When the text opens in December 1963, Jules is an eleven-year-old girl carrying heavy burdens. She is hungry, her father hasn’t bought groceries for a while, and there is nothing but a small amount of spoiled food left in the fridge. Except for Patsy, her best friend, Jules has few friends at school and is sometimes the object of bullying. She spends much of her out-of-school time at the Six Points Plaza, hanging around the Zellers toy department and pining after a doll she hopes to get for Christmas. Jules is resourceful and responsible, however; she keeps herself quietly amused, stays out of her father’s way when he’s drunk, and takes care of the house and herself as best she can.

One night, however, her father’s rage gets out of control, and he abandons Jules, leaving her by herself for several days. Eventually, a caring adult intervenes and Jules is taken into custody of social services. All she wants is for her father to come back to her, for things to be the way they once were. Slowly, Jules learns that that’s simply not possible. The book follows Jules as she comes to terms with life in foster care and the choices her father has made.

This is in many ways a difficult, unflinching book. Jules’ father, Joe, is an unlikeable character, and the adults he associates with are also negative and unattractive. One social worker is kind but ineffectual; another is bureaucratic and cold. The members of the first foster family Jules joins range from indifferent to hostile, and it’s only when Jules’ situation reaches a crisis that another solution is considered. I deeply appreciated the integrity with which the author examined the entwined issues of alcoholism, poverty, neglect, and forms of bias and prejudice. I also admire the author’s courage in producing such a bleak and unsparing study of her characters’ lives.

There are a few weaknesses in the text. The balance of showing versus telling is sometimes off, so at times the novel feels somewhat stilted. The narrative style — though not the content — emulates that of books from the early 1960s, and the exposition can feel somewhat didactic, particularly when Jules reflects on poverty and on religion. The conclusion also arrives very quickly, with limited resolution; to me, it felt truncated and not entirely believable.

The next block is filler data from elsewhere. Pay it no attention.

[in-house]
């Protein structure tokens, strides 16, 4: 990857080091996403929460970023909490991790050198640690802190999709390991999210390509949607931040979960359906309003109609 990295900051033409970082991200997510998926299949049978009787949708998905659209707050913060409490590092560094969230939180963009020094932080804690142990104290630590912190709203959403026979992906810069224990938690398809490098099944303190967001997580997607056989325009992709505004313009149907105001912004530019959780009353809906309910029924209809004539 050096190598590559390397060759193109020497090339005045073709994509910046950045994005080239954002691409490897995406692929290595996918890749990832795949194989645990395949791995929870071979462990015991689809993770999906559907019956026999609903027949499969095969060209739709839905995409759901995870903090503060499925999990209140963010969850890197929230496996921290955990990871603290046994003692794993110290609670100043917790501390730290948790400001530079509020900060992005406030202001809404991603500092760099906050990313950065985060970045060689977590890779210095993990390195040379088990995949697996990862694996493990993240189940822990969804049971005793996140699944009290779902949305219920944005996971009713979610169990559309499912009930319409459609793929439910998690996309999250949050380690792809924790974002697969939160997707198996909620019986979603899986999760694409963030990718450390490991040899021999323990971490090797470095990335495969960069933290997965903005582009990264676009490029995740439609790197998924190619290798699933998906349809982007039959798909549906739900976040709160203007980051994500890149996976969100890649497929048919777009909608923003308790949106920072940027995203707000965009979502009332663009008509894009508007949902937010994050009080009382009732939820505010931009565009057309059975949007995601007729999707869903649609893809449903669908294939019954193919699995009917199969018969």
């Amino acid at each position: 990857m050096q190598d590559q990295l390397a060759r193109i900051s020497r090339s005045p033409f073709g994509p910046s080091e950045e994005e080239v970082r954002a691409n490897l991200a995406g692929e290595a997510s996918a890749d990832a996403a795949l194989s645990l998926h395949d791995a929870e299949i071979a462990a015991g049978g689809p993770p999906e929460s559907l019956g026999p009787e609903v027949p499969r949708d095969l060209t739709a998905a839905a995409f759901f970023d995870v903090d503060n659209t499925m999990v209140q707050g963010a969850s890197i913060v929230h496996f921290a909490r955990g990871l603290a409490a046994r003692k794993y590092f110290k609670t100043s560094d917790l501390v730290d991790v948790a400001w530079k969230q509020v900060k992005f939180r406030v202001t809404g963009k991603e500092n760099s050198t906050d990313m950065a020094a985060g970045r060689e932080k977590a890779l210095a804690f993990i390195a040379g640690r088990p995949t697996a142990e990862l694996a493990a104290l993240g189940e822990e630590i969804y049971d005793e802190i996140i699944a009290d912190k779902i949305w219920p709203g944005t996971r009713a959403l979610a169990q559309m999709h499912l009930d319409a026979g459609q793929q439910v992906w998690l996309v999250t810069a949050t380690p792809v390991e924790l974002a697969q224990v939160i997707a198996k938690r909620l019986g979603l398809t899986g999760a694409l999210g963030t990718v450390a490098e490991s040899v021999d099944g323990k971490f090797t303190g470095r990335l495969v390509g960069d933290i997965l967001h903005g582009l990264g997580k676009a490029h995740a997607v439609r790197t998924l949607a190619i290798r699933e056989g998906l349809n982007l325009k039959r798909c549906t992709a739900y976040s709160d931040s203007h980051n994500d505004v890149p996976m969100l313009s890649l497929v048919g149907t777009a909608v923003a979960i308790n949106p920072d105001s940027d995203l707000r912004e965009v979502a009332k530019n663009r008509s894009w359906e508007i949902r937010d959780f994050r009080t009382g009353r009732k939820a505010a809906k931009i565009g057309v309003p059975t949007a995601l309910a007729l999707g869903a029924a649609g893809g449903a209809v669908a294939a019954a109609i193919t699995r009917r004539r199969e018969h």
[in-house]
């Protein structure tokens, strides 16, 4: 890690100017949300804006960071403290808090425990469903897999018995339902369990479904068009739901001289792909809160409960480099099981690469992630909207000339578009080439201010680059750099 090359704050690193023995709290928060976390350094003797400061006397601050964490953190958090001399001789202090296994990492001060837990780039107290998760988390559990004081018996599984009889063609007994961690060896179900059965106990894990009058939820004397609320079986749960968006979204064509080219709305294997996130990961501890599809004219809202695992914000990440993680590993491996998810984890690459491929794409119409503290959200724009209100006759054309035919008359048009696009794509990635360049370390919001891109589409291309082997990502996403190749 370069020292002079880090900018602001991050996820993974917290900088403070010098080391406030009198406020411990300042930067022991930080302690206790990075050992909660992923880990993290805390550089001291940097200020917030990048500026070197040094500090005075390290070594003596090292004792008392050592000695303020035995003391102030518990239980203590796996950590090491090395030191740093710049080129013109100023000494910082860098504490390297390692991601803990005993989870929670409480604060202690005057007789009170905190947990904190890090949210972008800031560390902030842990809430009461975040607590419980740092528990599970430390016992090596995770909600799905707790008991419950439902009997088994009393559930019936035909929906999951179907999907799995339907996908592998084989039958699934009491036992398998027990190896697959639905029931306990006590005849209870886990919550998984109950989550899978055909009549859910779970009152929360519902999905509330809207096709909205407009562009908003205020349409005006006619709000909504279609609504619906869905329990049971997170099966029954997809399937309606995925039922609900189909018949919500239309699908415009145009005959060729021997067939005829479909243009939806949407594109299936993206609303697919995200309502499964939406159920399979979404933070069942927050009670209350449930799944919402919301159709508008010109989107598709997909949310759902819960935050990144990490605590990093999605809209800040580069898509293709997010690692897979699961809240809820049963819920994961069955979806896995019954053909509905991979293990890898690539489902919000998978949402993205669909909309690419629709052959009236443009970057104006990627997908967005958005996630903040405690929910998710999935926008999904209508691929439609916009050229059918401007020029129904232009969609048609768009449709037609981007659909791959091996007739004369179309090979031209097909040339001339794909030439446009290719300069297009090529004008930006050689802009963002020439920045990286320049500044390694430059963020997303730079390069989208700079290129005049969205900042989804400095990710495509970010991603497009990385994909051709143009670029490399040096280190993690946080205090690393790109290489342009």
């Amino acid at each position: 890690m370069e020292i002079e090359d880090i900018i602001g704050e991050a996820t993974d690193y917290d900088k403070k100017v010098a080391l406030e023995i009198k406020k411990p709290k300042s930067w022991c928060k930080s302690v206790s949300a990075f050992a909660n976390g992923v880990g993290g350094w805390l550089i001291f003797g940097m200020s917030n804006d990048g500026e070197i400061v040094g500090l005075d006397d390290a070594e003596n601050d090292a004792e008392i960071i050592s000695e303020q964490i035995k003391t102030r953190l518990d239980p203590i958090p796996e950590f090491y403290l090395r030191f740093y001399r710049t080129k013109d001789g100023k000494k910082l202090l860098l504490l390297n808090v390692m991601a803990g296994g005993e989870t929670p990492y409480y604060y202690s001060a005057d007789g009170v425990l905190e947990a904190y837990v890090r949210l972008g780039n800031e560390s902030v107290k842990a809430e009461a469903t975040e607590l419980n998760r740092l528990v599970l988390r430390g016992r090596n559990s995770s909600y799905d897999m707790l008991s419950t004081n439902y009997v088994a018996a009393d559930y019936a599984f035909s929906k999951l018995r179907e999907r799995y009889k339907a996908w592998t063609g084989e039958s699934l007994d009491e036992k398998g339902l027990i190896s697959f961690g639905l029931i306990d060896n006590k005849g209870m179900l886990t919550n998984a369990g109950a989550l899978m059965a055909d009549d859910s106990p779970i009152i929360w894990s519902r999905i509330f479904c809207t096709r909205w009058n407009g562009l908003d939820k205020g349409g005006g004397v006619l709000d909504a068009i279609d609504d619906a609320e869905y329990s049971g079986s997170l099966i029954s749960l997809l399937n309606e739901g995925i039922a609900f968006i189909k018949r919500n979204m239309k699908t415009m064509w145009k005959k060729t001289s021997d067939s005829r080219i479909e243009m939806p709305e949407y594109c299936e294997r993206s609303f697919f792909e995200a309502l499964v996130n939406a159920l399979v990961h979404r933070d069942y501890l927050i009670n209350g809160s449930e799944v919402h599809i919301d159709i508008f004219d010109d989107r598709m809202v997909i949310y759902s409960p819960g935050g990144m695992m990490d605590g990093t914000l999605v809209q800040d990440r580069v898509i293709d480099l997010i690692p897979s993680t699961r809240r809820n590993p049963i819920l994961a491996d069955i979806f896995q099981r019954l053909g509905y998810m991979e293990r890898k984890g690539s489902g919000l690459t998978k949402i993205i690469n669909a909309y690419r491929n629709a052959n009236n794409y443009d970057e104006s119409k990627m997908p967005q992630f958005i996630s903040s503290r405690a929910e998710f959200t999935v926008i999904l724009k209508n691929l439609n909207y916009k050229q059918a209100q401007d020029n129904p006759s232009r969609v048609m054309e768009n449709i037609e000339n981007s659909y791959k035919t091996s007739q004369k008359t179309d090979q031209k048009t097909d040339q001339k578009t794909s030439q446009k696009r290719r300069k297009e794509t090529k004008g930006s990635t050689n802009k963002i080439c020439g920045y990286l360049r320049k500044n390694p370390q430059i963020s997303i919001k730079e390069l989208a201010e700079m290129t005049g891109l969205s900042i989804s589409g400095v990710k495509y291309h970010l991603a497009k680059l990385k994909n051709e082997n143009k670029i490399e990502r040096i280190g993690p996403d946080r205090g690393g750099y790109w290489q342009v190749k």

Still, this is fiction for children, so the ending is modestly happy. Jules is clearly still deeply troubled, but readers see that she now has the potential for real hope in a genuinely caring foster situation. It’s muted hope, but still hope, and readers are left with the idea that positive change is possible no matter one’s circumstances.

Shadow Girl is certainly not for every reader, but thoughtful readers who seek out realistic fiction will likely enjoy this book. It’s sensitively and authentically written and very emotionally moving.


This review was originally published in Resource Links, April 2013.

Review: If, By Miracle

by Michael Kutz
The Azrieli Foundation, 2013


ifbymiracleToday, most people who lived through World War Two belong to the generation of grandparents or great-grandparents. The legacy of the war — and particularly of the Holocaust — seems somehow diminished as we lose the witnesses to this terrible period. For this reason, If, By Miracle is an important book: it captures the first-hand story of extraordinary survival.

Michael Kutz was ten years old when he escaped from the Einsatzgruppen, a killing unit that gathered the Jews of his town and led them to the forest to be shot en masse. Every other member of his family was murdered (with the exception of his father, who had been mobilized by the Red Army and died in battle). A few months later, Michael joined a resistance group and spent the next two years fighting the Nazis and their collaborators in eastern Poland. When the war finally ended, he was shunted from place to place, trying to find any living relatives and hoping to be selected for life in the new state of Israel. Michael eventually ended up in Canada, where he lived an astonishing adult life of service to others, including advocacy, fund-raising, and leadership.

Despite its significance, this is not a book for every teen reader. If, By Miracle is a straightforward memoir, written at an advanced level; it is a serious book that demands attentive, thoughtful reading. It includes an extensive glossary, which I found very helpful; a context-setting introduction; maps of Europe prior to and during the war; and a section of photographs of Michael Kutz, often featuring people mentioned in the text. This book is an excellent, vital resource, but only some young-adult readers will be able to navigate the style and presentation.

Michael Kutz is clearly a phenomenal individual and should be recognized for both his work with the resistance during the war and his work on behalf of the Jewish community since coming to Canada. We must not forget the Holocaust, and individual stories of survival are critical to gaining a fuller understanding of this horrifying crime. If, By Miracle should be in school libraries and public libraries across Canada, not only for teen readers but for everyone.


This review was originally published in Resource Links, February 2015.